The controller 12 functions as the means for controlling the power supply 14 as described above. At the same time, the controller is adapted to also function as a means for preparing transmission information so that the controller 12 controls the luminous element 18 in the transmitting/receiving unit 24 of each mobile robot 10 so that it outputs always infrared signals loaded with information indicating its own robot ID. Furthermore, the controller 12 is adapted to function also as a means for extracting reception information so that the controller 12 controls the photoreceptive element 20 so such that information indicating a robot ID contained in infrared signals received by the photoreceptive element 20 is extracted to acquire the robot ID.

Accordingly, the mobile robot 10 moves in such a manner that the robot sends always its own robot identification number by means of the luminous element 18, and at the same time it checks other robot IDs contained in the infrared signals received by the photoreceptive element 20.

In this condition, the mobile robot 10 can detect the presence of another robot 10' as well as the presence of an obstacles 30, as a result of recognizing a robot ID from the infrared signals received as shown in FIGS. 2(a) and 2(b), respectively.

More specifically, in the case where another mobile robot (the mobile robot 10') different from its own robot (the mobile robot 10) exists within a communicable range, since a different robot ID (the robot ID sent from the luminous element in a transmitting/receiving unit 24' of the mobile robot 10') is received by the photoreceptive element 20 in the transmitting/receiving unit 24 of its own (mobile robot 10), presence of the different mobile robot (mobile robot 10') different from its own (mobile robot 10) can be detected by recognizing a different robot ID (the robot ID of the mobile robot 10') from that of its own (mobile robot 10 ) (FIG. 2(a)).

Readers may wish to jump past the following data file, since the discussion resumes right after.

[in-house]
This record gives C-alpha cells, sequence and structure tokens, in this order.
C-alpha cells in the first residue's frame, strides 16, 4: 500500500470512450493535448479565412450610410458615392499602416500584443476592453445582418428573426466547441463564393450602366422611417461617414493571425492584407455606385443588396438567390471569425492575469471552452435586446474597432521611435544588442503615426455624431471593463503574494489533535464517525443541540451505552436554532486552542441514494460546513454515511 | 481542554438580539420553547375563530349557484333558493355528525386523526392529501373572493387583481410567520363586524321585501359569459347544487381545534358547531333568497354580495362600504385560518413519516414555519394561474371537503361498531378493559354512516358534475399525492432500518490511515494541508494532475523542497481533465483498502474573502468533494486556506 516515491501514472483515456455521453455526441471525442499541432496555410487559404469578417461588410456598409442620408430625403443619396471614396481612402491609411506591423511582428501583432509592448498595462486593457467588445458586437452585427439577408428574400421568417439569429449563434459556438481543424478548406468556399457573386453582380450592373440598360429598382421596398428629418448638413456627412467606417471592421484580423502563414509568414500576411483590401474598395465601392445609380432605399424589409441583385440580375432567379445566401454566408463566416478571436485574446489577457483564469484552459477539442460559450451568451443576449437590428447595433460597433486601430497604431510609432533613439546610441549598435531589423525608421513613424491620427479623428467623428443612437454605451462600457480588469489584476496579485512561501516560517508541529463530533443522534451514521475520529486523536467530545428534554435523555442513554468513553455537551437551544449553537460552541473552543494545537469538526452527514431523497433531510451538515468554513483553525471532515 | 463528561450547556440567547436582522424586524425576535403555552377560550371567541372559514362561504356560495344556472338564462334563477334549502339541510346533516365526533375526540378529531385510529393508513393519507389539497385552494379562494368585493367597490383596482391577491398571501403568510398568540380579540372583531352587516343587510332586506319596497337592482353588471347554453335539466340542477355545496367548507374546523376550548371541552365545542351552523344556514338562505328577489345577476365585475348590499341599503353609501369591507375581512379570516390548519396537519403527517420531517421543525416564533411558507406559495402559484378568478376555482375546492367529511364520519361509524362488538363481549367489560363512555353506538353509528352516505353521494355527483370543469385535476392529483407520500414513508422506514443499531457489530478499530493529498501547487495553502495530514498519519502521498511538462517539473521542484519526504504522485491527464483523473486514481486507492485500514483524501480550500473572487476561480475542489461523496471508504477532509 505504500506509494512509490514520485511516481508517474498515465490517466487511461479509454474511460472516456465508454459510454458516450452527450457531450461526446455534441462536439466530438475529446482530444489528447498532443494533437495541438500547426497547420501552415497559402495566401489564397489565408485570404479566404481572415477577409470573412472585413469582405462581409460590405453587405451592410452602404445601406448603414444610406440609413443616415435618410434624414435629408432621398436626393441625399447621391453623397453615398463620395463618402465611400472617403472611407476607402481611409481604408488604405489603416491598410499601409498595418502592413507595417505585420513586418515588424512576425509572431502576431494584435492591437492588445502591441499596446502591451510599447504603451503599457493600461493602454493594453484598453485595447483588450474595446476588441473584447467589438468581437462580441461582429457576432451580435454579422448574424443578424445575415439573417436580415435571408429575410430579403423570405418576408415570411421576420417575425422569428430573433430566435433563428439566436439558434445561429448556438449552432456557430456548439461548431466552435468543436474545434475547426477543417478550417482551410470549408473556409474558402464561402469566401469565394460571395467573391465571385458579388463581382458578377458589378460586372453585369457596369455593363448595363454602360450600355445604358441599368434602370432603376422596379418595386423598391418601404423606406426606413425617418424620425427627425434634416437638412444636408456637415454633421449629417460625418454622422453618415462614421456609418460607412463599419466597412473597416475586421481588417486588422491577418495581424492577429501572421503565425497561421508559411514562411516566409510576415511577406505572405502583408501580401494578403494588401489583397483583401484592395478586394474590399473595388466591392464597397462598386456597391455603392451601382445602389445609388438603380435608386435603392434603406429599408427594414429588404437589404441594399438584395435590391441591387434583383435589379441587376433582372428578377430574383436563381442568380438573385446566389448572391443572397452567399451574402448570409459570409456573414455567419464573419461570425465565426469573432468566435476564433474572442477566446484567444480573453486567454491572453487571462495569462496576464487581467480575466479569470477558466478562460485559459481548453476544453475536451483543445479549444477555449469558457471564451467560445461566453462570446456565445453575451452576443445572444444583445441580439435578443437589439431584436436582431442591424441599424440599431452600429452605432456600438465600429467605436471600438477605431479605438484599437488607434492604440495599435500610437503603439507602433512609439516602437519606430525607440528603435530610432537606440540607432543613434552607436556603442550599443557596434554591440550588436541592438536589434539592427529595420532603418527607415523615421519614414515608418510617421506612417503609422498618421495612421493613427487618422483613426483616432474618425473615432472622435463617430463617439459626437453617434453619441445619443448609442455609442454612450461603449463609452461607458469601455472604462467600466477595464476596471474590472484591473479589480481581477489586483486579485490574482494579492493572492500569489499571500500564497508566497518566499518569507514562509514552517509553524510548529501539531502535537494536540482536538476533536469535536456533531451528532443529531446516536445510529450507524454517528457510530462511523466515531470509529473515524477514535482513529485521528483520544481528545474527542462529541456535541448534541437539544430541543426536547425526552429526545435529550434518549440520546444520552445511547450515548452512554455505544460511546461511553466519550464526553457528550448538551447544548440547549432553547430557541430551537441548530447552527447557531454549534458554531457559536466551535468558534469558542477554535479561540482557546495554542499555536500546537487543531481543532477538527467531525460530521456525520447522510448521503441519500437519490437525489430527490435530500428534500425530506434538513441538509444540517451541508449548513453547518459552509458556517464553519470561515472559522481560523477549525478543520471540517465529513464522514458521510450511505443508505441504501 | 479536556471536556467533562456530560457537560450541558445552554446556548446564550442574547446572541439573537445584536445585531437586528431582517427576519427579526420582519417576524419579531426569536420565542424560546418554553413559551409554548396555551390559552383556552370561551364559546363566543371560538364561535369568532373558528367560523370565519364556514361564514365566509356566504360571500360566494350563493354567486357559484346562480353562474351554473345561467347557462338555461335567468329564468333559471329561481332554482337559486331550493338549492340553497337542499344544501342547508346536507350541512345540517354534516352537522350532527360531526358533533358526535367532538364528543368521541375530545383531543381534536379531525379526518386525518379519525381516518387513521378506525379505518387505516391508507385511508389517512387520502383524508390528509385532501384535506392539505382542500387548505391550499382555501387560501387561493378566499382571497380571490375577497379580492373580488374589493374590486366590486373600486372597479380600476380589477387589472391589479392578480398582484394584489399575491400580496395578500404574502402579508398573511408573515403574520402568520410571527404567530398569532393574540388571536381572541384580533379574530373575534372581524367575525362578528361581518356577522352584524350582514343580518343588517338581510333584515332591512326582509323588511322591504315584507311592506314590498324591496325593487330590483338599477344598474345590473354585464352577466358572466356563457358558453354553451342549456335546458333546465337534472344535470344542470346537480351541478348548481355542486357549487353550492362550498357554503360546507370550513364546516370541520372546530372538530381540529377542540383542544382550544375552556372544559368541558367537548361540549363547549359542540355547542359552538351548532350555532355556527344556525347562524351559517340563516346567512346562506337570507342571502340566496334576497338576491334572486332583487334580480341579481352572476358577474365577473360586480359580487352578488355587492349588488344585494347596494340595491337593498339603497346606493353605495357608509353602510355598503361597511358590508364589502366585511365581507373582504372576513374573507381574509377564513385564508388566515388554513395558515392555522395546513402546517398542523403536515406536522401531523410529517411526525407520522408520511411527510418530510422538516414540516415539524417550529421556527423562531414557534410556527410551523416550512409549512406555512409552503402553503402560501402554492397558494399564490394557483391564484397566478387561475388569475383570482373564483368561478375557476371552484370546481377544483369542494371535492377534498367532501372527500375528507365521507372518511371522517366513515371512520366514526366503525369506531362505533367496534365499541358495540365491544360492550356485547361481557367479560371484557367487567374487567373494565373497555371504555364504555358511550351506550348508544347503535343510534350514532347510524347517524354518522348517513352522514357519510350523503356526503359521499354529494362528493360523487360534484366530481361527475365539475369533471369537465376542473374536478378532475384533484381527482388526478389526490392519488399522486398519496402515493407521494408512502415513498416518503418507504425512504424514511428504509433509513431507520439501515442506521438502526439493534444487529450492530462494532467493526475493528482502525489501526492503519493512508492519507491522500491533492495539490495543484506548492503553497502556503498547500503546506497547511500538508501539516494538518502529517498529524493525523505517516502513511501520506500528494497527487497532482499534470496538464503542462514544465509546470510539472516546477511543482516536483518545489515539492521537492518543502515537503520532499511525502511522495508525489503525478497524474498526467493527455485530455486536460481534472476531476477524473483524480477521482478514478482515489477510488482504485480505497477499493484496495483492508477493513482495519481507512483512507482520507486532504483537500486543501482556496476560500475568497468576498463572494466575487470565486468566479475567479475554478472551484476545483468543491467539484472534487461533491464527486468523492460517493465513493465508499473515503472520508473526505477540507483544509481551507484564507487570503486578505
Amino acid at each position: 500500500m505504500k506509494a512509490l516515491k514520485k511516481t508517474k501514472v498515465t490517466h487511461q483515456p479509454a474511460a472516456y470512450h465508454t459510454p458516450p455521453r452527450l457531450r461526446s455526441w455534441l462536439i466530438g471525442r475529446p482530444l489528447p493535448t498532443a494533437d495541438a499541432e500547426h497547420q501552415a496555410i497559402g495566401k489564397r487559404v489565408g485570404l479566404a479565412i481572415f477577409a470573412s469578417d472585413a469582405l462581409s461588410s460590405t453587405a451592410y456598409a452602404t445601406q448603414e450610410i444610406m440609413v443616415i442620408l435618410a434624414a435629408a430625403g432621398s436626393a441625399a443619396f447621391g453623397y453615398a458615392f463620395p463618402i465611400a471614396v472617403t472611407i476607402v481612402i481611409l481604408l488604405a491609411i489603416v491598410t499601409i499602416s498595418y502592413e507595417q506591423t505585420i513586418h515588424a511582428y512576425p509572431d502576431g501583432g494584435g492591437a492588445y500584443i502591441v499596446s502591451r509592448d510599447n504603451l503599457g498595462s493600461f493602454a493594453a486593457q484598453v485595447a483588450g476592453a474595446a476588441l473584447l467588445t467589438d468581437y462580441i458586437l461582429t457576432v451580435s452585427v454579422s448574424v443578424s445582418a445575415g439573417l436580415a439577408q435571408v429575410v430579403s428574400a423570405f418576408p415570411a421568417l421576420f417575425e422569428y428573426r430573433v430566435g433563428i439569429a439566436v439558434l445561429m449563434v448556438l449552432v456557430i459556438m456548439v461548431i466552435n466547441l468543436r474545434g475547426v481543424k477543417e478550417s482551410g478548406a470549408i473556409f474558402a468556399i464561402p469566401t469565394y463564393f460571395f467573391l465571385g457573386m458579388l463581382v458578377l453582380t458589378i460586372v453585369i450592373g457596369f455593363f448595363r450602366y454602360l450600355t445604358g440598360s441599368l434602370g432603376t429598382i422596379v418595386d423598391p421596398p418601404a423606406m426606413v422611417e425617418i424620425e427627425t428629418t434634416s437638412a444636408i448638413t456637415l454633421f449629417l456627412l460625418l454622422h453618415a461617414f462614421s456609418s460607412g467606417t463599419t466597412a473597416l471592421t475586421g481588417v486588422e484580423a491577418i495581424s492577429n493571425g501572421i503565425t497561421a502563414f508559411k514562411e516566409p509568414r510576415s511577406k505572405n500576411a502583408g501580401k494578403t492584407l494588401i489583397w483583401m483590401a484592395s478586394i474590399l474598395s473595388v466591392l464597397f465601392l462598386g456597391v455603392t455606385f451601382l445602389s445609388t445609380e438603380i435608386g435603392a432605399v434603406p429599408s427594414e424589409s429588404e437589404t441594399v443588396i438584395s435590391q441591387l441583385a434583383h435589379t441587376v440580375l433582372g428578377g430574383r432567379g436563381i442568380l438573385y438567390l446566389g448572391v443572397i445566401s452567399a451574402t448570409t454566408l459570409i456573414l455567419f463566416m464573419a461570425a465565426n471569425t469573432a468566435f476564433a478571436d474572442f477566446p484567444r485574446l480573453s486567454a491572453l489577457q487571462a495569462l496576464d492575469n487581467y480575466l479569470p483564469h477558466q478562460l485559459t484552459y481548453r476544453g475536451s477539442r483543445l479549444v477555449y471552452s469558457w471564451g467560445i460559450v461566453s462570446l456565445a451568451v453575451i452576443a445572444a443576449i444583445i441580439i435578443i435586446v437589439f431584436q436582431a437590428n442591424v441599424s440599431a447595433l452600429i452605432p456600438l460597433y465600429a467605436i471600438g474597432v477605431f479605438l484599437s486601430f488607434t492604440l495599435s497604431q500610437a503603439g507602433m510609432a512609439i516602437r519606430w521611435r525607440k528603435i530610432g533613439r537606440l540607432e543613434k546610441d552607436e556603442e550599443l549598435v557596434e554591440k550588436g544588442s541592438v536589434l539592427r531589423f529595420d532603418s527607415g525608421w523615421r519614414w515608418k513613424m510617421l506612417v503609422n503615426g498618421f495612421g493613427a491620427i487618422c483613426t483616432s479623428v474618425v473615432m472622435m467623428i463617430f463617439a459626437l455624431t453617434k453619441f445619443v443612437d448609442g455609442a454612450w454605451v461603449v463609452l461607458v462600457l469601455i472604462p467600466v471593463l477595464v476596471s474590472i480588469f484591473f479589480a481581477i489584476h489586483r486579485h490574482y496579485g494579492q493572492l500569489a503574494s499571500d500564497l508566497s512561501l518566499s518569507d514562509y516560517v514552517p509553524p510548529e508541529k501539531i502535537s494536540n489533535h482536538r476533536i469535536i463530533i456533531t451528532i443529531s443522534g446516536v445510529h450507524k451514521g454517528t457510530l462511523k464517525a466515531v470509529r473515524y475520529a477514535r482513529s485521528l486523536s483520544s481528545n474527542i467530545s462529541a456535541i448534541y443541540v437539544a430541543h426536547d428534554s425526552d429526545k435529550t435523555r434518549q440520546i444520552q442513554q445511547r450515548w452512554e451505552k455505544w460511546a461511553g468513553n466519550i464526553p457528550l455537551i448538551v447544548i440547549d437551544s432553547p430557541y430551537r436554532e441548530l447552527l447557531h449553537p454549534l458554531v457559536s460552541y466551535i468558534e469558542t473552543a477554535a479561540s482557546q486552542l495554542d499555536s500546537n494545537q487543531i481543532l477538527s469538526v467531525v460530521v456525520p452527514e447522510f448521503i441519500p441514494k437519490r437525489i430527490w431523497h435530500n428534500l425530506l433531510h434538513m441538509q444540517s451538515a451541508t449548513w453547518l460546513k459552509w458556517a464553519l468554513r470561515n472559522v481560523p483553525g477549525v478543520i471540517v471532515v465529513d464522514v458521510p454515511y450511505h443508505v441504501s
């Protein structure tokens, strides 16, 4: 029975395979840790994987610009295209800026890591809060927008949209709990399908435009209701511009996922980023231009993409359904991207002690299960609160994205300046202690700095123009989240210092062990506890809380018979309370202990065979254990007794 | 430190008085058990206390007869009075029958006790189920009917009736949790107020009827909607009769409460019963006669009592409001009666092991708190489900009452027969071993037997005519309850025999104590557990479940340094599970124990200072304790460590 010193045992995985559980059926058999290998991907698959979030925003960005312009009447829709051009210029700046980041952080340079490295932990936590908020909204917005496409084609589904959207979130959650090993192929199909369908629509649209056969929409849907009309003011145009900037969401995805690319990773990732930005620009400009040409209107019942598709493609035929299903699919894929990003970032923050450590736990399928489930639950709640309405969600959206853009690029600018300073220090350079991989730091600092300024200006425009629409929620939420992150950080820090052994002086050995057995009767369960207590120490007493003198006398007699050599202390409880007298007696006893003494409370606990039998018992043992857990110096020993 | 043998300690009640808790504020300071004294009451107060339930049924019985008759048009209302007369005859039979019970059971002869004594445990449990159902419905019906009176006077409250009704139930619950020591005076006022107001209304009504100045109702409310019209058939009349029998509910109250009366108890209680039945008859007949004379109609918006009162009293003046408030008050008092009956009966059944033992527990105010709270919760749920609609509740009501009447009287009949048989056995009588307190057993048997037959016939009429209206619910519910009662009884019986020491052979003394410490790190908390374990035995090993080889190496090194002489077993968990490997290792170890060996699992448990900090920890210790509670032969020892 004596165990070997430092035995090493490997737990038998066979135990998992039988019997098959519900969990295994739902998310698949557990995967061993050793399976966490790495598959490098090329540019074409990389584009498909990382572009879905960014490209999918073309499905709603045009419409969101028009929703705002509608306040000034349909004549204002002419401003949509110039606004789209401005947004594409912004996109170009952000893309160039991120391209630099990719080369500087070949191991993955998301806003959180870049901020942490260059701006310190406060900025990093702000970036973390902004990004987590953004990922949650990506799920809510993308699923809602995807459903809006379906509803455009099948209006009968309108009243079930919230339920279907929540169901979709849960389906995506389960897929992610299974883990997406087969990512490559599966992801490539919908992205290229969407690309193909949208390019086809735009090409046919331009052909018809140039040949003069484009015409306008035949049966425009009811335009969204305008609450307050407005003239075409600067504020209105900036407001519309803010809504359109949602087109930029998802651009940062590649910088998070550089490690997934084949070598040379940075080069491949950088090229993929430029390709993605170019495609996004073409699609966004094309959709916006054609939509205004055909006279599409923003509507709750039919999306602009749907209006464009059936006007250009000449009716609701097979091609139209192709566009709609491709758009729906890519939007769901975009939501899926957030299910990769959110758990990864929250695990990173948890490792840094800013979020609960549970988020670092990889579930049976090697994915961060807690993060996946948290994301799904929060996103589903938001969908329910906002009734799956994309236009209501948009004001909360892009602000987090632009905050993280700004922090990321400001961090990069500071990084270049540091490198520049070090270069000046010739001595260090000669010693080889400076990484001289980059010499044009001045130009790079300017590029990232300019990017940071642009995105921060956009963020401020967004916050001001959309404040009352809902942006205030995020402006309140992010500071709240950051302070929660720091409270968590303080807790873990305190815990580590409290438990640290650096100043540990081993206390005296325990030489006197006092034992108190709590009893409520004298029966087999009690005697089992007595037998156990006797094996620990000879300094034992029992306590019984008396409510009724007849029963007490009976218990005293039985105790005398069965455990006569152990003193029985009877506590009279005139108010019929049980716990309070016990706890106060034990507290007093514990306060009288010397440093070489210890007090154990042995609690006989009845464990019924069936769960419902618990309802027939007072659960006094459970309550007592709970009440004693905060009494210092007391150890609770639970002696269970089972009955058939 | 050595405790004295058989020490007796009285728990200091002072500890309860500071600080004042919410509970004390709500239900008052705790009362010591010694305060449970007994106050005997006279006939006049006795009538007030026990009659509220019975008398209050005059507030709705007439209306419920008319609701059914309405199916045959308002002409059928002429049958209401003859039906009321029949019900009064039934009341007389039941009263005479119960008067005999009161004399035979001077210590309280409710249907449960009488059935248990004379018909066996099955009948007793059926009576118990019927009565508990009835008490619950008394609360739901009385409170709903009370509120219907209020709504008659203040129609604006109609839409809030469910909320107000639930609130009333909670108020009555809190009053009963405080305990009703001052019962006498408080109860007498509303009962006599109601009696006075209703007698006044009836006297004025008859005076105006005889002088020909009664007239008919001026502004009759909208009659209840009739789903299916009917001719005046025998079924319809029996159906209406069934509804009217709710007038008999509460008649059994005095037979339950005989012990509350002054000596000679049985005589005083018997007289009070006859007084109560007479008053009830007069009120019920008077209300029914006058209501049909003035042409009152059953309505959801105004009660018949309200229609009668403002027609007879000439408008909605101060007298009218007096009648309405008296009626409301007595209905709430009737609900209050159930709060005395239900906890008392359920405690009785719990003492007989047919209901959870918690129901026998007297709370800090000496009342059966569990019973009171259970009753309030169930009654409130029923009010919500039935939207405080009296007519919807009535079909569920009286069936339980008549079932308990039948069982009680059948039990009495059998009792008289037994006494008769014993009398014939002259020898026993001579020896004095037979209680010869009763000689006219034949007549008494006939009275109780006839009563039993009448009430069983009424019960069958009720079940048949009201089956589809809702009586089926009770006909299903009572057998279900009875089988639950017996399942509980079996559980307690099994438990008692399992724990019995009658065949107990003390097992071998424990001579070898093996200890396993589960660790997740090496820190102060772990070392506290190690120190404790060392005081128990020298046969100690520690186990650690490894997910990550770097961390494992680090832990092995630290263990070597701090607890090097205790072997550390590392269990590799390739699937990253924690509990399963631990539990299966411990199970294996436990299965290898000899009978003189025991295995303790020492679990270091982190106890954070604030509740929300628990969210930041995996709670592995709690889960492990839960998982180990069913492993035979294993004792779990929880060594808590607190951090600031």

On the other hand, in the case where the obstacle 30 exists within a communicable range, the infrared signals sent from the luminous element 18 in the transmitting/receiving unit 24 of its own (mobile robot 10) are reflected by the obstacle 30 and returned so that its own robot ID belonging to itself (the mobile robot 10) is received by the photoreceptive element 20 in the transmitting/receiving unit 24 of its own (mobile robot 10), whereby detection of the obstacle 30 becomes possible (FIG. 2(b)).